Group A emergency-release plasma in trauma patients requiring massive transfusion

Amory De Roulet, Jeffrey D. Kerby, Jordan A. Weinberg, Richard H. Lewis, Jay P. Hudgins, Ira A. Shulman, Erin E. Fox, John B. Holcomb, Karen J. Brasel, Eileen M. Bulger, Mitchell Jay Cohen, Bryan A. Cotton, Timothy C. Fabian, Terence O'Keeffe, Sandro Rizoli, Thomas M. Scalea, Martin A. Schreiber, Kenji Inaba

Research output: Contribution to journalArticlepeer-review

2 Scopus citations

Abstract

BACKGROUND Both groups A and AB plasma have been approved for emergency-release transfusion in acutely bleeding trauma patients before blood grouping being performed. The safety profile associated with this practice has not been well characterized, particularly in patients requiring massive transfusion. METHODS This secondary analysis of the Pragmatic, Randomized, Optimal Platelet and Plasma Ratios trial examined whether exposure to group A emergency-release plasma (ERP) was noninferior to group AB ERP. We also examined patients whose blood groups were compatible with group A ERP versus patients whose blood groups were incompatible with group A ERP. Outcomes included 30-day mortality and complication rates including systemic inflammatory response syndrome, infection, renal injury, pulmonary dysfunction, and thromboembolism. RESULTS Of the 680 patients predicted to receive a massive transfusion, 584 (85.9%) received at least 1 U of ERP. Of the 584 patients analyzed, 462 (79.1%) received group AB and 122 (20.9%) received group A ERP. Using a hazard ratio (HR) of 1.35 as the noninferiority margin, transfusion with group A versus group AB ERP was not associated with increased thromboembolic rates (HR, 0.52; 95% confidence interval [CI], 0.31-0.90). Mortality (HR, 1.15; 95% CI, 0.91-1.45) and nonfatal complication rates (HR, 1.24; 95% CI, 0.87-1.77) were inconclusive. In the subgroup analysis, transfusion with incompatible ERP (group B or AB patients receiving group A ERP) was not associated with increased nonfatal complications (HR, 1.02; 95% CI, 0.80-1.30). There were no reported hemolytic transfusion reactions. CONCLUSION The use of ERP is common in patients requiring massive transfusion and facilitates the rapid balanced resuscitation of patients who have sustained blood loss. Group A ERP is an acceptable option for patients requiring massive transfusion, especially if group AB ERP is not readily available. LEVEL OF EVIDENCE Therapeutic/Care Management, level IV; Prognostic, level III.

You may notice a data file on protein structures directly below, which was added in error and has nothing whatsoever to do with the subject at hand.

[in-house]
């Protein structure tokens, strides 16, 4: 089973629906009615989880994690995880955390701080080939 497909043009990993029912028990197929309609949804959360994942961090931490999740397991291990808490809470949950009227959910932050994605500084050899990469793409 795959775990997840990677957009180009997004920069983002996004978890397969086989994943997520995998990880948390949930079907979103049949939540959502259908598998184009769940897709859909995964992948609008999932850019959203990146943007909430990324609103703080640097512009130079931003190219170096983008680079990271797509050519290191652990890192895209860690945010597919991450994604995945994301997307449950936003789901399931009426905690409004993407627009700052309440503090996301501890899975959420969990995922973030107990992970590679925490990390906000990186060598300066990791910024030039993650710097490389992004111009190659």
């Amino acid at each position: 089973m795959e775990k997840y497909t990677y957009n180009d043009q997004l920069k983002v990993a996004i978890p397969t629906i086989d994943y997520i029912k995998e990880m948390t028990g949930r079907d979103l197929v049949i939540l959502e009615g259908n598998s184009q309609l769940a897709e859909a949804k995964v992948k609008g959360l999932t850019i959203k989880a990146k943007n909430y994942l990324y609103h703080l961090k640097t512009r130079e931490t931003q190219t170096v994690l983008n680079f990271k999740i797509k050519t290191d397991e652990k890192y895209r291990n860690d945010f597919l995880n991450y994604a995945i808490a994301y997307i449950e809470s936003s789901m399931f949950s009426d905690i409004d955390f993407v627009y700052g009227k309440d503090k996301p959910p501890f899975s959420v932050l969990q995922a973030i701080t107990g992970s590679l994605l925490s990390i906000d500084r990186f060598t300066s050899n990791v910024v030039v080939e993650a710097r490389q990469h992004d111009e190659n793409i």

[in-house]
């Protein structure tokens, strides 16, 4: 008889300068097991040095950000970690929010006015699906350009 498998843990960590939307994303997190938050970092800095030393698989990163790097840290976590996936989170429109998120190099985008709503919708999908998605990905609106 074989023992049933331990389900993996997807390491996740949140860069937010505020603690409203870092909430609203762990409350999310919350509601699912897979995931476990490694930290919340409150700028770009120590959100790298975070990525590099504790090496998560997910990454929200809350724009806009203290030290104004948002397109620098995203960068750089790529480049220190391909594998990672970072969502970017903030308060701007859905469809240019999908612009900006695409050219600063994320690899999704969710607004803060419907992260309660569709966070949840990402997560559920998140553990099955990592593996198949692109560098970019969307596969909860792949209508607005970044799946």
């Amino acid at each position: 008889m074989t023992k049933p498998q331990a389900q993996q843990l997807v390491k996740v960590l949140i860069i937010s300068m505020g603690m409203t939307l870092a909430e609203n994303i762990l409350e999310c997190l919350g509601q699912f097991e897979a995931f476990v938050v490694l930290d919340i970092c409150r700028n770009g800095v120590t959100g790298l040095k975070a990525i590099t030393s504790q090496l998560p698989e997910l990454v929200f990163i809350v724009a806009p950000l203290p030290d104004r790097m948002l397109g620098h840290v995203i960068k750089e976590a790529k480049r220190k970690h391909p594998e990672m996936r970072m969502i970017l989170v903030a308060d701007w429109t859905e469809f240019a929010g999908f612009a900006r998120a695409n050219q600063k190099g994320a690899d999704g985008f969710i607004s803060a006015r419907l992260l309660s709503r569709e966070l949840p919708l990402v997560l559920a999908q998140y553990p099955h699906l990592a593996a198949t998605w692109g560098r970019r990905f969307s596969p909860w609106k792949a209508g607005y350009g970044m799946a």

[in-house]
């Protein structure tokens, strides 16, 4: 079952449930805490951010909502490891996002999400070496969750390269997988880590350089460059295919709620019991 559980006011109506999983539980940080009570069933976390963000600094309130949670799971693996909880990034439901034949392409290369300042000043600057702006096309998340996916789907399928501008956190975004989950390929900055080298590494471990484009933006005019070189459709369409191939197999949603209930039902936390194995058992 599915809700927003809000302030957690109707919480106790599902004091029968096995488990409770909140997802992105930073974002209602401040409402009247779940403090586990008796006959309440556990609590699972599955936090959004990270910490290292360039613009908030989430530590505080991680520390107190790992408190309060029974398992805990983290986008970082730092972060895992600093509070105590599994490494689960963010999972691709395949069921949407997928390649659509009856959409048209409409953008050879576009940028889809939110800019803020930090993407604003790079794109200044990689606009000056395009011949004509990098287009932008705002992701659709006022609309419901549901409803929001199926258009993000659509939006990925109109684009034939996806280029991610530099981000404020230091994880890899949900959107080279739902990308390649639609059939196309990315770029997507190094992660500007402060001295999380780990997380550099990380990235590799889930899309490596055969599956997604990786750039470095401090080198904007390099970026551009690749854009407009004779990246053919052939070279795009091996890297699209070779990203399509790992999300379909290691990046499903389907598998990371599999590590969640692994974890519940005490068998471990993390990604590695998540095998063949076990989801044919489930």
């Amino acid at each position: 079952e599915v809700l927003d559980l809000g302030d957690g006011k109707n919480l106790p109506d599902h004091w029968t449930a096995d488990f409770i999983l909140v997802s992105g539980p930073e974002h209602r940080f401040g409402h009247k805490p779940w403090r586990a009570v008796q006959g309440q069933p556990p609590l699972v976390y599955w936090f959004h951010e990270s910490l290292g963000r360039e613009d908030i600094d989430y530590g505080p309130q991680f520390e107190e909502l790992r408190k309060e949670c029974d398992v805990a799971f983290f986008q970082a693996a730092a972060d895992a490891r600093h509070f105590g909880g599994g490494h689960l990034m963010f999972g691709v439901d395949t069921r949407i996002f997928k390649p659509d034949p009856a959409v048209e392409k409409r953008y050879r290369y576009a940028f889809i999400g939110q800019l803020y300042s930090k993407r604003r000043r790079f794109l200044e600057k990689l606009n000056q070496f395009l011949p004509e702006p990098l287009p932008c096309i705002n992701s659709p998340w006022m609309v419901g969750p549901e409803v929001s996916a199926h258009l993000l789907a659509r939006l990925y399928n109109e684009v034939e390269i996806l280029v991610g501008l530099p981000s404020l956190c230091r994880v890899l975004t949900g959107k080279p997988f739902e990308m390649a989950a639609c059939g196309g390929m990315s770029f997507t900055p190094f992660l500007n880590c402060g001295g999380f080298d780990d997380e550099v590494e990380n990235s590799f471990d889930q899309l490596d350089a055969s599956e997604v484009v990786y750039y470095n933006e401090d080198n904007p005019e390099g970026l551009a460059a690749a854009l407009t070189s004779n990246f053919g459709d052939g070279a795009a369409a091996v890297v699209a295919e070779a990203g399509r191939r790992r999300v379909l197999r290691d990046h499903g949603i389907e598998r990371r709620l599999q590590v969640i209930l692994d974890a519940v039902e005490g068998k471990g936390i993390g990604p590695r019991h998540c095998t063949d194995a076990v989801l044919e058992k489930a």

Original languageEnglish (US)
Pages (from-to)1061-1067
Number of pages7
JournalJournal of Trauma and Acute Care Surgery
Volume89
Issue number6
DOIs
StatePublished - Dec 2020

Keywords

  • Emergency-release plasma
  • PROPPR
  • massive transfusion
  • plasma
  • transfusion

ASJC Scopus subject areas

  • Surgery
  • Critical Care and Intensive Care Medicine

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